Linda J. Fisher

Born: November 16, 1952 | Saginaw, MI, US

Linda J. Fisher was the Assistant Administrator of the Office of Prevention, Pesticides and Toxic Substances; at the time when she became the Assistant Administrator, the Office was primarily focused on pesticides. But, as Fisher recounted, the Office was committed to making the toxics program succeed, often by working around the Toxic Substances Control Act’s (TSCA) statutory obligations. Fisher believes that difficulties in implementing TSCA were rooted in the law’s lack of direction, but that since TSCA was written, the way Congress writes laws has matured. She also believes that a reauthorized TSCA will address the issues of a base set of data and confidential business information and that a stronger TSCA is necessary to accompany the voluntary and pollution prevention measures currently in place. She emphasizes that regulation should address exposures where they occur, whether in the manufacturing process or in products.

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Interview Details

Interview no.: Oral History 0645
No. of pages: 29
Minutes: 67

Interview Sessions

Jody A. Roberts and Kavita D. Hardy
5 March 2010
E. I. du Pont de Nemours and Company, Washington, DC

Abstract of Interview

Linda J. Fisher was the Assistant Administrator of the Office of Prevention, Pesticides and Toxic Substances; at the time when she became the Assistant Administrator, the Office was primarily focused on pesticides. But, as Fisher recounted, the Office was committed to making the toxics program succeed, often by working around the Toxic Substances Control Act’s (TSCA) statutory obligations.  

While there was some Congressional oversight, there was no public or Congressional force for a reauthorization of the act in the early 1990s. The Office was then given increased responsibilities with the Pollution Prevention Act. This did not replace TSCA’s role in the toxics program, but the Office did reallocate its limited resources accordingly.  After the Corrosion Proof Fittings v. EPA case, and the administration’s decisions not to appeal, Fisher chose not to pursue a revised asbestos rule because, from her perspective, the industry was changing too quickly and, for the most part, moving out of asbestos. The failure of the asbestos rule was extremely demoralizing to the Office, and created an insurmountable barrier to using Section 6, but the Office continued to be productive in its pollution prevention activities, voluntary measures, and international cooperation. Fisher believes that difficulties in implementing TSCA were rooted in the law’s lack of direction, but that since TSCA was written, the way Congress writes laws has matured. 

She also believes that a reauthorized TSCA will address the issues of a base set of data and confidential business information and that a stronger TSCA is necessary to accompany the voluntary and pollution prevention measures currently in place. She emphasizes that regulation should address exposures where they occur, whether in the manufacturing process or in products.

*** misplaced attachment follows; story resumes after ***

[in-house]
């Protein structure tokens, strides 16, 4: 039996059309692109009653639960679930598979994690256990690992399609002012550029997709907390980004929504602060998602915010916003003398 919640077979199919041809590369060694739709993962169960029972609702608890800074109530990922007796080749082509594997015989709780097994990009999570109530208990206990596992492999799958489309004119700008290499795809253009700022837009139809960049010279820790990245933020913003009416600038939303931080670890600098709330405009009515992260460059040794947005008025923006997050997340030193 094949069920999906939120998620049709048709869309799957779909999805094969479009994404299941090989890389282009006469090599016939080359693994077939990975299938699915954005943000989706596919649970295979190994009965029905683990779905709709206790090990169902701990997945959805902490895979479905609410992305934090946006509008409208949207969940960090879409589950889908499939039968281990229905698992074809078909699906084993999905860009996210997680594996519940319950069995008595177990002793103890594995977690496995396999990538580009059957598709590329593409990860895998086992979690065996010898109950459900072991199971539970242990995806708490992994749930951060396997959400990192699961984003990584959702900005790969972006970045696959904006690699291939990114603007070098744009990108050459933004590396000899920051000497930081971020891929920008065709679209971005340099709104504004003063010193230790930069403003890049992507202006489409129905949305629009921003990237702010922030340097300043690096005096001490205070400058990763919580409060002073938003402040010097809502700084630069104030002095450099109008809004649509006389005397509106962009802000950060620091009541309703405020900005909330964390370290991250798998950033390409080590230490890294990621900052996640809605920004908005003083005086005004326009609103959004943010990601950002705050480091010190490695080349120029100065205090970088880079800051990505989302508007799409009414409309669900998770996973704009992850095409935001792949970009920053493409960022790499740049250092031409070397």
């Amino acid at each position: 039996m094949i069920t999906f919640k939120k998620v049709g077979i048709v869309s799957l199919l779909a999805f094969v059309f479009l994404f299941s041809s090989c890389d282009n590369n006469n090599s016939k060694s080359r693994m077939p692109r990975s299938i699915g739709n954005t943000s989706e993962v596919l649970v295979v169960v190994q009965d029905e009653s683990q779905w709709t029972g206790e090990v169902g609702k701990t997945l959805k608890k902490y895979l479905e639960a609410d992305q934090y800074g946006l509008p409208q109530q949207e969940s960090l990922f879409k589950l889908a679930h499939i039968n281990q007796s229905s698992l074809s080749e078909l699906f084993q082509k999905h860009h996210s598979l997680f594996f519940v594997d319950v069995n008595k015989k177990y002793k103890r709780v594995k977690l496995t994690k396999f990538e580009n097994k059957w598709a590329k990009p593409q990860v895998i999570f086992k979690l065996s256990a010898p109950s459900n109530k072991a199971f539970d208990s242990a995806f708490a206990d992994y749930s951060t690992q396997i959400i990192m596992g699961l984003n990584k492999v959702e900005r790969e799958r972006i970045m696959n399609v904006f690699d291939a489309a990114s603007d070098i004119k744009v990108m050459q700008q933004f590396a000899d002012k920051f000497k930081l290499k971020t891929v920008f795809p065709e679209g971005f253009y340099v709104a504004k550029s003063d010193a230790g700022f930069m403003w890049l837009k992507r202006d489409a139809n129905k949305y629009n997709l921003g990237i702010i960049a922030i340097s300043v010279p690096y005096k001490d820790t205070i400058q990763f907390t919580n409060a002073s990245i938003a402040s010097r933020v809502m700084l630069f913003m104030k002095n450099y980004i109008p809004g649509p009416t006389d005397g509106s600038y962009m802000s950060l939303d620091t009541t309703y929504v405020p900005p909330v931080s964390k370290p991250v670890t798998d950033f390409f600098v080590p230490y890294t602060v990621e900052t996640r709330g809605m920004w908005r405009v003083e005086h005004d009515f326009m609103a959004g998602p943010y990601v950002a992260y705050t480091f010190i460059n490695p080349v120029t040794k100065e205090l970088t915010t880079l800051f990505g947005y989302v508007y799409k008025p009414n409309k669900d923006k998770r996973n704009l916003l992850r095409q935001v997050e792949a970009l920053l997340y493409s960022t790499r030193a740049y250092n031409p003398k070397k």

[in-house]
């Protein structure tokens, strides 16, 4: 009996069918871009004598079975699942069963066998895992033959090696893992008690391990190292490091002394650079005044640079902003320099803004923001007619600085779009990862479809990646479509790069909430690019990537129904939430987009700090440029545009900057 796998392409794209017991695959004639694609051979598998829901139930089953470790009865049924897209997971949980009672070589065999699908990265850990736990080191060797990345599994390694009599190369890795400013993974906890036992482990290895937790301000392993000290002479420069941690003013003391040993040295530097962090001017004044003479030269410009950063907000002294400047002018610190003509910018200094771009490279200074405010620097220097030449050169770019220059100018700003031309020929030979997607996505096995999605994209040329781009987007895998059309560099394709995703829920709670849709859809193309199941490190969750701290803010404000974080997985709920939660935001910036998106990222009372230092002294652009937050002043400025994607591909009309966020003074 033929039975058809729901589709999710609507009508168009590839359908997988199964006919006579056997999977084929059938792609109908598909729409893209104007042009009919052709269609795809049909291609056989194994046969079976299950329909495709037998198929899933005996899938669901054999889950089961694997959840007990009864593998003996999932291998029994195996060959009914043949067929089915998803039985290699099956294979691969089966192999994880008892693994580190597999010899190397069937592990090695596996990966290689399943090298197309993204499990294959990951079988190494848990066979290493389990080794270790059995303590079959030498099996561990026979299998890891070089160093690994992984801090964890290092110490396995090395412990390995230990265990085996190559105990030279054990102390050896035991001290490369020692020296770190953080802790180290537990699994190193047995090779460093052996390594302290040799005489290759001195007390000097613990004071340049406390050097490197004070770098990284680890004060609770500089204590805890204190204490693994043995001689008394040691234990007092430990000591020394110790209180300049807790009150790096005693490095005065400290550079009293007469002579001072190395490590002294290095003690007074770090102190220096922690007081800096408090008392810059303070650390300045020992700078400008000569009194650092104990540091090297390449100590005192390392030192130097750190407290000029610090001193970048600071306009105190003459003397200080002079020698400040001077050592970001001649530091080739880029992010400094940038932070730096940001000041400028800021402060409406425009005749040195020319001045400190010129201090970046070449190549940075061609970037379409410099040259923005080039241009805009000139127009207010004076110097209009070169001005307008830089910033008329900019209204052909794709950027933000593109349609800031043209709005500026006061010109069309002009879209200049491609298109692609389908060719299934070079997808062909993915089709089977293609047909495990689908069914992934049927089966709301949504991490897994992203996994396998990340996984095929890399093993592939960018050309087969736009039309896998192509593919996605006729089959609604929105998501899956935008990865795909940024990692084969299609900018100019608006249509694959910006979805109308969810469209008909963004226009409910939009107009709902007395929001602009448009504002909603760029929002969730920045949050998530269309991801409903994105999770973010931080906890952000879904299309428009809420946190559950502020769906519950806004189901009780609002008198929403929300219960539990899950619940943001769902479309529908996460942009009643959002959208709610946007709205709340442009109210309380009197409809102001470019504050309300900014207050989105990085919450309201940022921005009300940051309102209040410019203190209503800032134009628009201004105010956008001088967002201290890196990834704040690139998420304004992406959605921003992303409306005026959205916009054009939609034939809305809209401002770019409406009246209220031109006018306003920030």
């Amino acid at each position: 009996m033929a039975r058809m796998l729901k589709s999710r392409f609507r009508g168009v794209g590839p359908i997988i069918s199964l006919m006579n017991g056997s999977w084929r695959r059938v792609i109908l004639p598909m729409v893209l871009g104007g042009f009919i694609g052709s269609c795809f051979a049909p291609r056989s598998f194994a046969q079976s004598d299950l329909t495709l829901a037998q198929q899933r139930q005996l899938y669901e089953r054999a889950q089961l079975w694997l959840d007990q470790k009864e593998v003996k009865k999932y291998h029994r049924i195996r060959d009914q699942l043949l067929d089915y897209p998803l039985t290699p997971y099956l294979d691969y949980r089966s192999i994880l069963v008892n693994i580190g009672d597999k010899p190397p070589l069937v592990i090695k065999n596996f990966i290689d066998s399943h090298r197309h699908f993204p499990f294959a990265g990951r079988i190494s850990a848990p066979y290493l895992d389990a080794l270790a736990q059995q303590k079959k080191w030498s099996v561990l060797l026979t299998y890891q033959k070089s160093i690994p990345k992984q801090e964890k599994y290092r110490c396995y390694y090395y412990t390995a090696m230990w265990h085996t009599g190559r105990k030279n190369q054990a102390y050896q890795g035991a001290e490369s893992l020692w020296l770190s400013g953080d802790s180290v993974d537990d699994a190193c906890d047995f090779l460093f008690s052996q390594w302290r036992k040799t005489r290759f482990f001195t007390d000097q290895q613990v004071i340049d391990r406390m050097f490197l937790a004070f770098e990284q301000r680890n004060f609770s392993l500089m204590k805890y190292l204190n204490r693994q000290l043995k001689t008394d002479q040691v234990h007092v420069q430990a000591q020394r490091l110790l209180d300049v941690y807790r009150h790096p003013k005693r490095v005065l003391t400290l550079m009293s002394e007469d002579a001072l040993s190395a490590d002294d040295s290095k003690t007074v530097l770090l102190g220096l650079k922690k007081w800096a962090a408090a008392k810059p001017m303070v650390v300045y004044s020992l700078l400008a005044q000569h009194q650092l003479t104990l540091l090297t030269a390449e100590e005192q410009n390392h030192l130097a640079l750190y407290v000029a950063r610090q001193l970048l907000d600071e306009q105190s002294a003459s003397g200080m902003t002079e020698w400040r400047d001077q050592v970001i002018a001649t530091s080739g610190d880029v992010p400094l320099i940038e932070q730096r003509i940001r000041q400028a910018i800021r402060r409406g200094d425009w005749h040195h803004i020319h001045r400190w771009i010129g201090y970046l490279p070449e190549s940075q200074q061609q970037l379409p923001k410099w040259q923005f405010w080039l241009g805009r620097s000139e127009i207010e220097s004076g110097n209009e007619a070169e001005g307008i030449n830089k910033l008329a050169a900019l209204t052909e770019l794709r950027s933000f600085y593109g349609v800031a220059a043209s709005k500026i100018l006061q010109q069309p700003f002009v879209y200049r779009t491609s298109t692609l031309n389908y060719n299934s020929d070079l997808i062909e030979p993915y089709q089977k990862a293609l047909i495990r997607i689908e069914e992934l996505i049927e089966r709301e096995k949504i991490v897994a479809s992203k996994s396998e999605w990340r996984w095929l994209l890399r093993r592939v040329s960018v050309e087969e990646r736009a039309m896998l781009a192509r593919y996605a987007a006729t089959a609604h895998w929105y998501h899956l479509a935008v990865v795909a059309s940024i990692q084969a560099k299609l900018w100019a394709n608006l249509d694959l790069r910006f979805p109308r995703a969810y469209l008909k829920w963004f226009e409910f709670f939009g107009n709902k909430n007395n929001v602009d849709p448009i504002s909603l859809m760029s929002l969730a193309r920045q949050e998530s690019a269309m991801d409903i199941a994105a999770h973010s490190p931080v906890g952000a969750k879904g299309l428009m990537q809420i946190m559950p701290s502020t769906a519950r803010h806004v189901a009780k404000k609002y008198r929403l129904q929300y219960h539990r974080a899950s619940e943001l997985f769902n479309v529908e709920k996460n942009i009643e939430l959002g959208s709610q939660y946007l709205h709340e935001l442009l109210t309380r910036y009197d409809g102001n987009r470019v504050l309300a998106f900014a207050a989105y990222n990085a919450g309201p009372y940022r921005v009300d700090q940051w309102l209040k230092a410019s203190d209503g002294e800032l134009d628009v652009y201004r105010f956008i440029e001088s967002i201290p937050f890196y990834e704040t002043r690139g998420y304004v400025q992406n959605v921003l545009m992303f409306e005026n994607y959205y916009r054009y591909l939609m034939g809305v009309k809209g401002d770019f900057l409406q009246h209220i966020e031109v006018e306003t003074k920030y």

Education

Year Institution Degree Discipline
1974 Miami University of Ohio BA History
1978 George Washington University MBA
1982 Ohio State University JD

Professional Experience

US House of Representatives

1974 to 1976
Legislative Assistant to Representative Clarence J. Brown
1976 to 1978
Legislative Assistant to Representative Ralph S. Regula
1979 to 1980
Associate Staff Member, Committee on Appropriations

US Environmental Protection Agency

1983 to 1984
Special Assistant to the Assistant Administrator for Solid Waste and Emergency Response
1985 to 1988
Chief of Staff to the Administrator
1988 to 1989
Assistant Administrator, Office of Policy, Planning and Evaluation
1989 to 1993
Assistant Administrator, Office of Prevention, Pesticides and Toxic Substances
2001 to 2003
Deputy Administrator

Latham & Watkins LLP

1993 to 1995
Attorney, Washington, DC

Monsanto Company

1995 to 2000
Vice President, Government Affairs

E.I. du Pont de Nemours & Co.

2004 to 2011
Vice President, Safety, Health and Environment
2004 to 2011
Chief Sustainability Officer

Table of Contents

Implementing the Toxic Substances Control Act
1

Congressional oversight. Reliance on voluntary measures. Lack of direction.

Growing
7

Pollution Prevention Act. TRI. Limited resources. Changes in statue composition. Congressional oversight. Role of environmental community. 

Corrosion Proof Fittings v. EPA and Beyond
10

Office demoralization. Administrative inaction. Limited rulemaking options. Shifting Office focus. 

Toxis Substances Control Act Reform
16

Base set of date. CBI. Voluntary measures insufficient. Pressure for reform. Burden of proof. Addressing exposures. Need for command-and-control. 

Index
27

About the Interviewer

Jody A. Roberts

Jody A. Roberts is the Director of the Institute for Research at the Science History Institute. He received his PhD and MS in Science and Technology Studies from Virginia Tech and holds a BS in chemistry from Saint Vincent College. His research focuses on the intersections of regulation, innovation, environmental issues, and emerging technologies within the chemical sciences.

Kavita D. Hardy

Kavita D. Hardy was a research assistant in the Environmental History and Policy Program at the Chemical Heritage Foundation. She received a BA in chemistry and in economics from Swarthmore College.